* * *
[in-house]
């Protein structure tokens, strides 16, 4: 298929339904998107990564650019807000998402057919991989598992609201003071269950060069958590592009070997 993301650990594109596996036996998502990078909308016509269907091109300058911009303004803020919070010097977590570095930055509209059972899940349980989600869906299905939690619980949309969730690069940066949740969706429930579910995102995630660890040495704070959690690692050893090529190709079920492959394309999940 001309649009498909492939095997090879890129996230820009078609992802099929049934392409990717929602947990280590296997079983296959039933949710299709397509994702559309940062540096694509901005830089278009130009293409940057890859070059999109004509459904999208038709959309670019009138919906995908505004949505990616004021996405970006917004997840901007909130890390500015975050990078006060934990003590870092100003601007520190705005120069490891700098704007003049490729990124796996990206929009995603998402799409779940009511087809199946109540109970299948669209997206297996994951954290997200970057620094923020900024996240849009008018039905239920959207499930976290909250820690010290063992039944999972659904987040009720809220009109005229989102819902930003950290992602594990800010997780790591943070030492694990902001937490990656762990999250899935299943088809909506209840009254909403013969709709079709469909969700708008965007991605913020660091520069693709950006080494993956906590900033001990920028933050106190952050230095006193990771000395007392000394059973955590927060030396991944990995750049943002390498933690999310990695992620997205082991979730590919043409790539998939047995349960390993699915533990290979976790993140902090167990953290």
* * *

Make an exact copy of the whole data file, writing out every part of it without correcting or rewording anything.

[in-house]
């Protein structure tokens, strides 16, 4: 298929339904998107990564650019807000998402057919991989598992609201003071269950060069958590592009070997 993301650990594109596996036996998502990078909308016509269907091109300058911009303004803020919070010097977590570095930055509209059972899940349980989600869906299905939690619980949309969730690069940066949740969706429930579910995102995630660890040495704070959690690692050893090529190709079920492959394309999940 001309649009498909492939095997090879890129996230820009078609992802099929049934392409990717929602947990280590296997079983296959039933949710299709397509994702559309940062540096694509901005830089278009130009293409940057890859070059999109004509459904999208038709959309670019009138919906995908505004949505990616004021996405970006917004997840901007909130890390500015975050990078006060934990003590870092100003601007520190705005120069490891700098704007003049490729990124796996990206929009995603998402799409779940009511087809199946109540109970299948669209997206297996994951954290997200970057620094923020900024996240849009008018039905239920959207499930976290909250820690010290063992039944999972659904987040009720809220009109005229989102819902930003950290992602594990800010997780790591943070030492694990902001937490990656762990999250899935299943088809909506209840009254909403013969709709079709469909969700708008965007991605913020660091520069693709950006080494993956906590900033001990920028933050106190952050230095006193990771000395007392000394059973955590927060030396991944990995750049943002390498933690999310990695992620997205082991979730590919043409790539998939047995349960390993699915533990290979976790993140902090167990953290």